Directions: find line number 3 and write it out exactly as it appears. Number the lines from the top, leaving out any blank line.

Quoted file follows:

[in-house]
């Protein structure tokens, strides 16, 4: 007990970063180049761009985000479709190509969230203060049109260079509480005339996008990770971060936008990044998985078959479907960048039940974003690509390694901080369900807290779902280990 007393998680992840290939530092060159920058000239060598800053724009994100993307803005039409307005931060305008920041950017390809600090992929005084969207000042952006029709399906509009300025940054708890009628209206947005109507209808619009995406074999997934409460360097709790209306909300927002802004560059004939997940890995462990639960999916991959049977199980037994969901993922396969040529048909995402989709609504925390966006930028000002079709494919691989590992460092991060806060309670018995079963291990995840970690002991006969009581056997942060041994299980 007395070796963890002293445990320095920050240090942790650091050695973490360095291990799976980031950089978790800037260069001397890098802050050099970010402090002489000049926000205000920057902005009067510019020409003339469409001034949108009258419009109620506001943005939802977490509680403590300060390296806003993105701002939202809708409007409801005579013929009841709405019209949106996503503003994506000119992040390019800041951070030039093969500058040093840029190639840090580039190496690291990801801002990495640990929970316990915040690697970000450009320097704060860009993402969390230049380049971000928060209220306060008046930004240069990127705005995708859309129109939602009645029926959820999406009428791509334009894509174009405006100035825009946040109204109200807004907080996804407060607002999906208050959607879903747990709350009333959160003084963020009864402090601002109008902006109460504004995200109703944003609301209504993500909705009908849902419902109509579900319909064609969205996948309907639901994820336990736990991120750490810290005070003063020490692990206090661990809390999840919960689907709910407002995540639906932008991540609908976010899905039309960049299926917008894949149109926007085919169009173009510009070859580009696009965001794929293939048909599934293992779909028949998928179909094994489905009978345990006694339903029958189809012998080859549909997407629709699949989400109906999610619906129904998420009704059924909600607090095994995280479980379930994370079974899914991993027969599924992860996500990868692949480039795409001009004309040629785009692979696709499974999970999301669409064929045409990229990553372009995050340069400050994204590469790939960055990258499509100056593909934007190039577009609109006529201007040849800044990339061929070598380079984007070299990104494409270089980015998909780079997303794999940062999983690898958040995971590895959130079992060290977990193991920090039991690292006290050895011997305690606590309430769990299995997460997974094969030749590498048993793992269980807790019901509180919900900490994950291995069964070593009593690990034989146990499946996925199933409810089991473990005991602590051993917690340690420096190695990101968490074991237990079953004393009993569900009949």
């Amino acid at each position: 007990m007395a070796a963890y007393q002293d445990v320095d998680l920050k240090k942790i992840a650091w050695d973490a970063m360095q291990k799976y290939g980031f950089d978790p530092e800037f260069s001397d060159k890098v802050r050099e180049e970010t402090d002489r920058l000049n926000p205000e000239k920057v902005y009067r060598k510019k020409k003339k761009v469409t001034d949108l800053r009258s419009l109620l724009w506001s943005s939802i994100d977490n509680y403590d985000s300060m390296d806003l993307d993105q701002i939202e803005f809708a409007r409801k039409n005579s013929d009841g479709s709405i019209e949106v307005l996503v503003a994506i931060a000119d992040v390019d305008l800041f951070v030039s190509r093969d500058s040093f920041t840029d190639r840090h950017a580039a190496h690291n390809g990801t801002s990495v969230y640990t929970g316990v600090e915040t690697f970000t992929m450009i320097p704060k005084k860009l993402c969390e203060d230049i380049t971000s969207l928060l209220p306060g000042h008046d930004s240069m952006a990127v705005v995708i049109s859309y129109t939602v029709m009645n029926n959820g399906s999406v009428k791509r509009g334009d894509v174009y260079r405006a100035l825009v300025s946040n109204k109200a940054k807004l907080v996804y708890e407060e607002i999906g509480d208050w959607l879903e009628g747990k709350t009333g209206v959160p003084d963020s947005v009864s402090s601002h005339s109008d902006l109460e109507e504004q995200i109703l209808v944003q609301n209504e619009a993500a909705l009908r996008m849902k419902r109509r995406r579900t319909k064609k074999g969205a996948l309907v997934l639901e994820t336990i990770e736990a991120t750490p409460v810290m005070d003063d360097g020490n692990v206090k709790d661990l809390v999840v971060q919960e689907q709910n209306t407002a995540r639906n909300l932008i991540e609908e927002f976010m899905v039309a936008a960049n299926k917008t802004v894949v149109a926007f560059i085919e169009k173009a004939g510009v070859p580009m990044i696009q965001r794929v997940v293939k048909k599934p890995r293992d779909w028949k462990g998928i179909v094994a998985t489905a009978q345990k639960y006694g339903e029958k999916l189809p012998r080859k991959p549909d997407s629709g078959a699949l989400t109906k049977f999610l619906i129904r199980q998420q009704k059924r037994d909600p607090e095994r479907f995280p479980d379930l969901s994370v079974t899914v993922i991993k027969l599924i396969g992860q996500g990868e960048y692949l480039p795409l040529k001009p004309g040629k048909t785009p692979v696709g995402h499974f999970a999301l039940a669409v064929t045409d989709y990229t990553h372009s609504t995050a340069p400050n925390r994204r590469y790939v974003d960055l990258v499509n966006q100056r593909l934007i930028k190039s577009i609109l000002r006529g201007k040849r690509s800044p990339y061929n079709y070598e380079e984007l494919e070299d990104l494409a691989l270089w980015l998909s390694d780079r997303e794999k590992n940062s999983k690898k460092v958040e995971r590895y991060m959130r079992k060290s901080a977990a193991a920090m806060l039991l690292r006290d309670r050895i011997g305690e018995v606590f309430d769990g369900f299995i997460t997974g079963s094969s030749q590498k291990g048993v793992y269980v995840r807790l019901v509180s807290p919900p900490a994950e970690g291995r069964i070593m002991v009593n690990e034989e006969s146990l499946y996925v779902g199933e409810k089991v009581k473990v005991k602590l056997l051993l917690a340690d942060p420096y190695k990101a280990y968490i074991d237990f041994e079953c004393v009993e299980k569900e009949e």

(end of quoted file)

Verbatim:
């Amino acid at each position: 007990m007395a070796a963890y007393q002293d445990v320095d998680l920050k240090k942790i992840a650091w050695d973490a970063m360095q291990k799976y290939g980031f950089d978790p530092e800037f260069s001397d060159k890098v802050r050099e180049e970010t402090d002489r920058l000049n926000p205000e000239k920057v902005y009067r060598k510019k020409k003339k761009v469409t001034d949108l800053r009258s419009l109620l724009w506001s943005s939802i994100d977490n509680y403590d985000s300060m390296d806003l993307d993105q701002i939202e803005f809708a409007r409801k039409n005579s013929d009841g479709s709405i019209e949106v307005l996503v503003a994506i931060a000119d992040v390019d305008l800041f951070v030039s190509r093969d500058s040093f920041t840029d190639r840090h950017a580039a190496h690291n390809g990801t801002s990495v969230y640990t929970g316990v600090e915040t690697f970000t992929m450009i320097p704060k005084k860009l993402c969390e203060d230049i380049t971000s969207l928060l209220p306060g000042h008046d930004s240069m952006a990127v705005v995708i049109s859309y129109t939602v029709m009645n029926n959820g399906s999406v009428k791509r509009g334009d894509v174009y260079r405006a100035l825009v300025s946040n109204k109200a940054k807004l907080v996804y708890e407060e607002i999906g509480d208050w959607l879903e009628g747990k709350t009333g209206v959160p003084d963020s947005v009864s402090s601002h005339s109008d902006l109460e109507e504004q995200i109703l209808v944003q609301n209504e619009a993500a909705l009908r996008m849902k419902r109509r995406r579900t319909k064609k074999g969205a996948l309907v997934l639901e994820t336990i990770e736990a991120t750490p409460v810290m005070d003063d360097g020490n692990v206090k709790d661990l809390v999840v971060q919960e689907q709910n209306t407002a995540r639906n909300l932008i991540e609908e927002f976010m899905v039309a936008a960049n299926k917008t802004v894949v149109a926007f560059i085919e169009k173009a004939g510009v070859p580009m990044i696009q965001r794929v997940v293939k048909k599934p890995r293992d779909w028949k462990g998928i179909v094994a998985t489905a009978q345990k639960y006694g339903e029958k999916l189809p012998r080859k991959p549909d997407s629709g078959a699949l989400t109906k049977f999610l619906i129904r199980q998420q009704k059924r037994d909600p607090e095994r479907f995280p479980d379930l969901s994370v079974t899914v993922i991993k027969l599924i396969g992860q996500g990868e960048y692949l480039p795409l040529k001009p004309g040629k048909t785009p692979v696709g995402h499974f999970a999301l039940a669409v064929t045409d989709y990229t990553h372009s609504t995050a340069p400050n925390r994204r590469y790939v974003d960055l990258v499509n966006q100056r593909l934007i930028k190039s577009i609109l000002r006529g201007k040849r690509s800044p990339y061929n079709y070598e380079e984007l494919e070299d990104l494409a691989l270089w980015l998909s390694d780079r997303e794999k590992n940062s999983k690898k460092v958040e995971r590895y991060m959130r079992k060290s901080a977990a193991a920090m806060l039991l690292r006290d309670r050895i011997g305690e018995v606590f309430d769990g369900f299995i997460t997974g079963s094969s030749q590498k291990g048993v793992y269980v995840r807790l019901v509180s807290p919900p900490a994950e970690g291995r069964i070593m002991v009593n690990e034989e006969s146990l499946y996925v779902g199933e409810k089991v009581k473990v005991k602590l056997l051993l917690a340690d942060p420096y190695k990101a280990y968490i074991d237990f041994e079953c004393v009993e299980k569900e009949e």